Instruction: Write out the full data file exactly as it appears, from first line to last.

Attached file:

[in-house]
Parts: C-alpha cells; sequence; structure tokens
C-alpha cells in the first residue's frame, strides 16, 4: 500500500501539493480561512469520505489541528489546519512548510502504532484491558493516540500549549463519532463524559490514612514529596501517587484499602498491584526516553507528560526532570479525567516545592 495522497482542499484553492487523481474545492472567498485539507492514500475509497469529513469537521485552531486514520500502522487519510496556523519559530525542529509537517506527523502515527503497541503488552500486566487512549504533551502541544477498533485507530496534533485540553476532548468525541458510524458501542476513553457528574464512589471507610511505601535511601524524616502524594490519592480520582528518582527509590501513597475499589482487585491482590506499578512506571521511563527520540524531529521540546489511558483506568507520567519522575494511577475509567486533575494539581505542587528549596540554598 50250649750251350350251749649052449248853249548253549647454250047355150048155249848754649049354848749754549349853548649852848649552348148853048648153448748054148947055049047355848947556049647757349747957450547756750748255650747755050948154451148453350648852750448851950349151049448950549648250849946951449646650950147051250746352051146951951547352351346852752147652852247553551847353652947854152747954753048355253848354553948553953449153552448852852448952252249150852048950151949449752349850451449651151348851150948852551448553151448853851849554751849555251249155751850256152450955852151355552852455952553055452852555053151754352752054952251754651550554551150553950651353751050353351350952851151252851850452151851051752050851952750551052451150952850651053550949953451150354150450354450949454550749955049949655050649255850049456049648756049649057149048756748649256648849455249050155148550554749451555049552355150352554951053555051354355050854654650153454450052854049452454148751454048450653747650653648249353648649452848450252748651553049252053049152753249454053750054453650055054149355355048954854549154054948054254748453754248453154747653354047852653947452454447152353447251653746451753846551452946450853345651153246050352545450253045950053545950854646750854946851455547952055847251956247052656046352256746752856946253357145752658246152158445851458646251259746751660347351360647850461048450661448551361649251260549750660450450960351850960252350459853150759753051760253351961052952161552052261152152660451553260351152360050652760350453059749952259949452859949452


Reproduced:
[in-house]
Parts: C-alpha cells; sequence; structure tokens
C-alpha cells in the first residue's frame, strides 16, 4: 500500500501539493480561512469520505489541528489546519512548510502504532484491558493516540500549549463519532463524559490514612514529596501517587484499602498491584526516553507528560526532570479525567516545592 495522497482542499484553492487523481474545492472567498485539507492514500475509497469529513469537521485552531486514520500502522487519510496556523519559530525542529509537517506527523502515527503497541503488552500486566487512549504533551502541544477498533485507530496534533485540553476532548468525541458510524458501542476513553457528574464512589471507610511505601535511601524524616502524594490519592480520582528518582527509590501513597475499589482487585491482590506499578512506571521511563527520540524531529521540546489511558483506568507520567519522575494511577475509567486533575494539581505542587528549596540554598 50250649750251350350251749649052449248853249548253549647454250047355150048155249848754649049354848749754549349853548649852848649552348148853048648153448748054148947055049047355848947556049647757349747957450547756750748255650747755050948154451148453350648852750448851950349151049448950549648250849946951449646650950147051250746352051146951951547352351346852752147652852247553551847353652947854152747954753048355253848354553948553953449153552448852852448952252249150852048950151949449752349850451449651151348851150948852551448553151448853851849554751849555251249155751850256152450955852151355552852455952553055452852555053151754352752054952251754651550554551150553950651353751050353351350952851151252851850452151851051752050851952750551052451150952850651053550949953451150354150450354450949454550749955049949655050649255850049456049648756049649057149048756748649256648849455249050155148550554749451555049552355150352554951053555051354355050854654650153454450052854049452454148751454048450653747650653648249353648649452848450252748651553049252053049152753249454053750054453650055054149355355048954854549154054948054254748453754248453154747653354047852653947452454447152353447251653746451753846551452946450853345651153246050352545450253045950053545950854646750854946851455547952055847251956247052656046352256746752856946253357145752658246152158445851458646251259746751660347351360647850461048450661448551361649251260549750660450450960351850960252350459853150759753051760253351961052952161552052261152152660451553260351152360050652760350453059749952259949452859949452